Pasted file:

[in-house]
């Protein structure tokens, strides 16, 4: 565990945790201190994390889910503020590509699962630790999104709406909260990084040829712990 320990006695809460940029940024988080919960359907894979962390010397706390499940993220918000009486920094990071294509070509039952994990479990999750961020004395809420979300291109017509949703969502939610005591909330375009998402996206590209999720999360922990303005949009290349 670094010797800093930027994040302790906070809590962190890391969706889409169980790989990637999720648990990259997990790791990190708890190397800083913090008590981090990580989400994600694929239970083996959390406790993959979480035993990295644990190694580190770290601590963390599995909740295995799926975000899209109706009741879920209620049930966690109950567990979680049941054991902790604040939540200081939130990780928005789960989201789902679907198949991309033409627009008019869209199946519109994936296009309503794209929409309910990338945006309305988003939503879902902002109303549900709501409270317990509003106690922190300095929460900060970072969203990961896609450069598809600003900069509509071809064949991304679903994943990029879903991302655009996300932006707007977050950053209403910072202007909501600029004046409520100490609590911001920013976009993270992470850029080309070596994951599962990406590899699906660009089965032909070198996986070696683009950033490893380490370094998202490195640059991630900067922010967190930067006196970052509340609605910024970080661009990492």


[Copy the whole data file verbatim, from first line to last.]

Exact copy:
[in-house]
């Protein structure tokens, strides 16, 4: 565990945790201190994390889910503020590509699962630790999104709406909260990084040829712990 320990006695809460940029940024988080919960359907894979962390010397706390499940993220918000009486920094990071294509070509039952994990479990999750961020004395809420979300291109017509949703969502939610005591909330375009998402996206590209999720999360922990303005949009290349 670094010797800093930027994040302790906070809590962190890391969706889409169980790989990637999720648990990259997990790791990190708890190397800083913090008590981090990580989400994600694929239970083996959390406790993959979480035993990295644990190694580190770290601590963390599995909740295995799926975000899209109706009741879920209620049930966690109950567990979680049941054991902790604040939540200081939130990780928005789960989201789902679907198949991309033409627009008019869209199946519109994936296009309503794209929409309910990338945006309305988003939503879902902002109303549900709501409270317990509003106690922190300095929460900060970072969203990961896609450069598809600003900069509509071809064949991304679903994943990029879903991302655009996300932006707007977050950053209403910072202007909501600029004046409520100490609590911001920013976009993270992470850029080309070596994951599962990406590899699906660009089965032909070198996986070696683009950033490893380490370094998202490195640059991630900067922010967190930067006196970052509340609605910024970080661009990492």